Frederick I of Denmark
|King of Denmark |
|Reign||1523 – 10 April 1533|
|Coronation||7 August 1524|
|King of Norway|
|Reign||1524 – 10 April 1533|
|Born||7 October 1471|
|Died||10 April 1533 (aged 61)|
|Spouse||Anna of Brandenburg|
Sophie of Pomerania
|Christian III of Denmark|
Dorothea, Duchess of Prussia
John II, Duke of Schleswig-Holstein-Haderslev
Elizabeth, Duchess of Mecklenburg
Adolf, Duke of Holstein-Gottorp
Dorothea, Duchess of Mecklenburg
Frederick, Bishop of Hildesheim and Schleswig
|Father||Christian I of Denmark|
|Mother||Dorothea of Brandenburg|
Frederick I (Danish and Norwegian: Frederik; German: Friedrich; Swedish: Fredrik; 7 October 1471 – 10 April 1533) was King of Denmark and Norway. He was the last Roman Catholic monarch to reign over Denmark and Norway, when subsequent monarchs embraced Lutheranism after the Protestant Reformation. As king of Norway, Frederick is most remarkable in never having visited the country and was never crowned as such. Therefore, he was styled King of Denmark, the Vends and the Goths, elected King of Norway. Frederick's reign began the enduring tradition of calling kings of Denmark alternatively by the names Christian and Frederik, which has continued up to the reign of the current monarch, Margrethe II.
Frederick was the younger son of the first Oldenburg King Christian I of Denmark, Norway and Sweden (1426–81) and of Dorothea of Brandenburg (1430–95). Soon after the death of his father, the underage Frederick was elected co-Duke of Schleswig and Holstein in 1482, the other co-duke being his elder brother, King John of Denmark. In 1490 at Frederick's majority, both duchies were divided between the brothers.
In 1500 he had convinced his brother King John to conquer Dithmarschen. A great army was called from not only the duchies, but with additions from all of the Kalmar Union for which his brother briefly was king. In addition, numerous German mercenaries took part. The expedition failed miserably, however, in the Battle of Hemmingstedt, where one third of all knights of Schleswig and Holstein lost their lives.
When his brother, King John died, a group of Jutish nobles had offered Frederick the throne as early as 1513, but he had declined, rightly believing that the majority of the Danish nobility would be loyal to his nephew Christian II. In 1523, Christian was forced by disloyal nobles to abdicate, and Frederick took the throne. It is not certain that Frederick ever learned to speak Danish. After becoming king, he continued spending most of his time at Gottorp, a castle and estate in the city of Schleswig.
In 1524 and 1525 Frederick had to suppress revolts among the peasants in Agder, Jutland and Scania who demanded the restoration of Christian II. The high point of the rebellion came in 1525 when Søren Norby, the governor (statholder) of Gotland, invaded Blekinge in an attempt to restore Christian II to power. He raised 8000 men who besieged Kärnan (Helsingborgs slott), a castle in Helsingborg. Frederick's general, Johann Rantzau, moved his army to Scania and defeated the peasants soundly in April and May 1525.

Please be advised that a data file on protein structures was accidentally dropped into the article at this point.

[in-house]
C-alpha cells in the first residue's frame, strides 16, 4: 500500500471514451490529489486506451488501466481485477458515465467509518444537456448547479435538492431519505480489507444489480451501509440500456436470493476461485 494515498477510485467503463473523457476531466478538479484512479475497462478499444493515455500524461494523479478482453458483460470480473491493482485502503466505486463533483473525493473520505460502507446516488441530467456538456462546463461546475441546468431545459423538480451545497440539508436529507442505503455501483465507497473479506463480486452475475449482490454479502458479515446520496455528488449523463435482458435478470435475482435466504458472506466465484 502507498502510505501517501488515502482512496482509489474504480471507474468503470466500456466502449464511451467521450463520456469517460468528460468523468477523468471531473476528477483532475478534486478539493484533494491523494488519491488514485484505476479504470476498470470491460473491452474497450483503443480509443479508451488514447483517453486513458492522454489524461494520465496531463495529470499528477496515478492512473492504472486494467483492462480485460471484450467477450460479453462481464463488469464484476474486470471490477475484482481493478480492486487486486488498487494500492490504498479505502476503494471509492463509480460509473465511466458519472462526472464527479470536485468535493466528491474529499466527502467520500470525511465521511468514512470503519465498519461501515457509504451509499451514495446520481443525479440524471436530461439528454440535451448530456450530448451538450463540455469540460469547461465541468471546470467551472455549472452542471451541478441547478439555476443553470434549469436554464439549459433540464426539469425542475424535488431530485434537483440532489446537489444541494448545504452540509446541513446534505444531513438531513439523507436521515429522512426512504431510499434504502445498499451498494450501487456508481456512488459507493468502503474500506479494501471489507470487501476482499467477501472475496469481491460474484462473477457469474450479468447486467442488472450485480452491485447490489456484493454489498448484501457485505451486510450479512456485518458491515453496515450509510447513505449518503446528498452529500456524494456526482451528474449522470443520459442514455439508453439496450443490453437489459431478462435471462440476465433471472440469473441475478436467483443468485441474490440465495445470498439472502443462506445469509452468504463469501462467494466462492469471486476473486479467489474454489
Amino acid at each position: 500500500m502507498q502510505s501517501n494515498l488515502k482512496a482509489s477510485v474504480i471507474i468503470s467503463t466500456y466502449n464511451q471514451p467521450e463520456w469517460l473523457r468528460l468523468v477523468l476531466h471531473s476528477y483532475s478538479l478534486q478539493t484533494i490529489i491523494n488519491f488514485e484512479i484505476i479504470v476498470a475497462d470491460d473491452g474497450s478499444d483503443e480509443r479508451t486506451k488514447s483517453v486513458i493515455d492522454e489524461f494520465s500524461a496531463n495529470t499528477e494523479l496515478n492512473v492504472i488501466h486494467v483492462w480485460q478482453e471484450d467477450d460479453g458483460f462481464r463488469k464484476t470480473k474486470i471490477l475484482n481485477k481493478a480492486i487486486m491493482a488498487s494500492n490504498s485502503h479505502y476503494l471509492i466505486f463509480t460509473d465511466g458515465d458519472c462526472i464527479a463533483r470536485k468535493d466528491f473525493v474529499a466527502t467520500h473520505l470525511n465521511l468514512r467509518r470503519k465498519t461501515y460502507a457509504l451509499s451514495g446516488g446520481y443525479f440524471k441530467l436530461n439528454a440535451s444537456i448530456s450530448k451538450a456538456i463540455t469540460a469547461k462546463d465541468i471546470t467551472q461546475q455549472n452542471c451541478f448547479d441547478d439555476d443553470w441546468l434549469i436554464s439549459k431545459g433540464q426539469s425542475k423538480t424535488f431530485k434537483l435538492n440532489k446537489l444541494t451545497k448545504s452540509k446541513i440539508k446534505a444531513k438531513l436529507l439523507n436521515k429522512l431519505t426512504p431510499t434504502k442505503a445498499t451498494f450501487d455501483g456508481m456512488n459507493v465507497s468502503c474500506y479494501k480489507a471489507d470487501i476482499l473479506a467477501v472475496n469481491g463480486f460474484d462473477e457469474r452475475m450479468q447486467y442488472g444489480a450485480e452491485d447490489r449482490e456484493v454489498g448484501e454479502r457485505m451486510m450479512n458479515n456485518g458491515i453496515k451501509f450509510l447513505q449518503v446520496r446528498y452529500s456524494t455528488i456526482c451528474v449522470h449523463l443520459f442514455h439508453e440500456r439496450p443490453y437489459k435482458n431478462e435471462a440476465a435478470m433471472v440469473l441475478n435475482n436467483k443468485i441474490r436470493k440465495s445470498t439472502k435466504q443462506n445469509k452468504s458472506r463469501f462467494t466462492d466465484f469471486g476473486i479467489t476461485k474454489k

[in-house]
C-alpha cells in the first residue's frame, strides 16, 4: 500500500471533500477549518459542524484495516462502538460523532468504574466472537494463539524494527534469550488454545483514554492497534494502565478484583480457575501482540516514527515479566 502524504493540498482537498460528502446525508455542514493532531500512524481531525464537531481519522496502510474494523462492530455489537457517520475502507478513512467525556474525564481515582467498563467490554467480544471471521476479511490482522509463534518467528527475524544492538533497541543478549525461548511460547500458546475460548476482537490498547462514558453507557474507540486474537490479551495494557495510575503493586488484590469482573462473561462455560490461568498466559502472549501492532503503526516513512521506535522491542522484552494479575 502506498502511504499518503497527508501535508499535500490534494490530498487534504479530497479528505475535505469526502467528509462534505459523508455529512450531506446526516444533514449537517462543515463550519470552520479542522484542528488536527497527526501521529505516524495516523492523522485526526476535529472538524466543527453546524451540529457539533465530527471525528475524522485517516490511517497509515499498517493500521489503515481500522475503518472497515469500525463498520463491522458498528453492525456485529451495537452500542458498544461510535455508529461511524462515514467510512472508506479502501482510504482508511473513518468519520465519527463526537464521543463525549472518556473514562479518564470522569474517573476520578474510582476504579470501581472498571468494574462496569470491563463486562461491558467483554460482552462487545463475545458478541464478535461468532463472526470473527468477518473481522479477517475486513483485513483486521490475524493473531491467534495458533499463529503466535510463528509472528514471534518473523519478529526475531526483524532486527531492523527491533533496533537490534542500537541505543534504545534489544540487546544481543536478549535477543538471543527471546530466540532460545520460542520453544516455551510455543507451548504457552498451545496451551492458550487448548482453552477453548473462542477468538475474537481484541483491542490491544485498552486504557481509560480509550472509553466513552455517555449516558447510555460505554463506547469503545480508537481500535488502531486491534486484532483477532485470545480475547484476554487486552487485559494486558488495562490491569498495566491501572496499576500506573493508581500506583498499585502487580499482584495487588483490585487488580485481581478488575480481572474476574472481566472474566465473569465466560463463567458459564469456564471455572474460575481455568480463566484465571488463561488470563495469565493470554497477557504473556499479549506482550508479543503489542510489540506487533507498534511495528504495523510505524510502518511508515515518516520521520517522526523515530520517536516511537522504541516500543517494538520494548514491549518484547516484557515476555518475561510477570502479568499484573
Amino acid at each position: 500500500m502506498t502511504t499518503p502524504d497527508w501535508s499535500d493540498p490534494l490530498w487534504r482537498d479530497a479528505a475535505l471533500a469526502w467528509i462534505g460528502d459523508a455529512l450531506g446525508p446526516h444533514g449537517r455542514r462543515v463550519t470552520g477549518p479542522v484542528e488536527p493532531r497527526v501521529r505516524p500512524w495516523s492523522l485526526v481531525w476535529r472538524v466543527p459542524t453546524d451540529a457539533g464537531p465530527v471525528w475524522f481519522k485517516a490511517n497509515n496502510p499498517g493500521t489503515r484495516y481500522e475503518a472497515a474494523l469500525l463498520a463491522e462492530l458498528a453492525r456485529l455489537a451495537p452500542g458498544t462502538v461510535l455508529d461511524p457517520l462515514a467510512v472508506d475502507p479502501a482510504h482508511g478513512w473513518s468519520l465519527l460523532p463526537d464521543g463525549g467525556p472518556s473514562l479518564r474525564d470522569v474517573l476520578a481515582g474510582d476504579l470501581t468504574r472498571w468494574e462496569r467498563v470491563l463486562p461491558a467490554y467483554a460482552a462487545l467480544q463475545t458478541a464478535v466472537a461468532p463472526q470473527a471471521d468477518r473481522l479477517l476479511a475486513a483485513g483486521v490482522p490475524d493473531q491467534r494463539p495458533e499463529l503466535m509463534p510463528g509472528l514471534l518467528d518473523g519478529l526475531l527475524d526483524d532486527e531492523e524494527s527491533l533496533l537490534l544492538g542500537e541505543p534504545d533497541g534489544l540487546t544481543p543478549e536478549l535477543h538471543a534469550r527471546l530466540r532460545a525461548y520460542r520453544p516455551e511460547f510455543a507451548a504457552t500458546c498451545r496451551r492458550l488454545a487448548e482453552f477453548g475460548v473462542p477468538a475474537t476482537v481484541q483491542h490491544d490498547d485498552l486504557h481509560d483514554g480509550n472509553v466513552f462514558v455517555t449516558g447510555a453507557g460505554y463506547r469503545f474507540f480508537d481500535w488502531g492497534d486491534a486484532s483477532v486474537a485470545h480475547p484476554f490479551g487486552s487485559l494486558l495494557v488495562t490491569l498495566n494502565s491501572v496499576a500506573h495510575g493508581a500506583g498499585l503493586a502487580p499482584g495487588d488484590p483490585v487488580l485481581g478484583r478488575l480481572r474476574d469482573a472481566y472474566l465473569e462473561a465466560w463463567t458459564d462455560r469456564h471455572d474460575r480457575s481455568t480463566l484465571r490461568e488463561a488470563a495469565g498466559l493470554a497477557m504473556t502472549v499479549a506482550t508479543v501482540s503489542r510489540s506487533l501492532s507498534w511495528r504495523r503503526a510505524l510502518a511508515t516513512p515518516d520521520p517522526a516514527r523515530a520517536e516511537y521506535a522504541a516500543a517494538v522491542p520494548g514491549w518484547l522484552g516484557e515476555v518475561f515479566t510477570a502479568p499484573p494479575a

Frederick played a central role in the spread of Lutheran teaching throughout Denmark. In his coronation charter, he was made the solemn protector (værner) of Roman Catholicism in Denmark. In that role, he asserted his right to select bishops for the Roman Catholic dioceses in the country. Christian II had been intolerant of Protestant teaching, but Frederick took a more opportunist approach. For example, he ordered that Lutherans and Roman Catholics share the same churches and encouraged the first publication of the Bible in the Danish language. In 1526, when Lutheran Reformer Hans Tausen was threatened with arrest and trial for heresy, Frederick appointed him his personal chaplain to give him immunity.
Starting in 1527, Frederick authorized the closure of Franciscan houses and monasteries in 28 Danish cities. He used the popular anti-establishment feelings that ran against some persons of the Roman Catholic hierarchy and nobility of Denmark as well as keen propaganda to decrease the power of bishops and Roman Catholic nobles.
During his reign, Frederick was skillful enough to prevent all-out warfare between Protestants and Roman Catholics. In 1532 he succeeded in capturing Christian II who had tried to invade Norway, and to make himself king of the country. Frederick died on 10 April 1533 in Gottorp, at the age of 61, and was buried in Schleswig Cathedral. Upon Frederick's death, tensions between Roman Catholics and Protestants rose to a fever pitch which would result in the Count's Feud (Grevens Fejde).
Family and children
- Christian III, King of Denmark and Norway (12 August 1503 – 1 January 1559)
- Dorothea of Denmark (1 August 1504 – 11 April 1547), married 1 July 1526 to Albert, Duke of Prussia.
Frederick's wife Anna died on 5 May 1514, 26 years old. Four years later on 9 October 1518 at Kiel, Frederick married Sophie of Pomerania (20 years old; 1498–1568), a daughter of Bogislaw "the Great", Duke of Pomerania. Sophie and Frederick had six children:
- John II of Denmark, Duke of Schleswig-Holstein-Haderslev (28 June 1521 – 2 October 1580)
- Elizabeth of Denmark (14 October 1524 – 15 October 1586), married:
- Adolf of Denmark, Duke of Holstein-Gottorp (25 January 1526 – 1 October 1586)
- Anna of Denmark (1527 – 4 June 1535)
- Dorothea of Denmark (1528 – 11 November 1575), married on 27 October 1573 to Christopher, Duke of Mecklenburg-Gadebusch.
- Frederick of Denmark (13 April 1532 – 27 October 1556), Prince-Bishop of Hildesheim and Bishop of Schleswig.
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- Scocozza, Benito (1997). "Frederik 1.". Politikens bog om danske monarker [Politiken's book about Danish monarchs] (in Danish). Copenhagen: Politikens Forlag. pp. 111–113. ISBN 87-567-5772-7.
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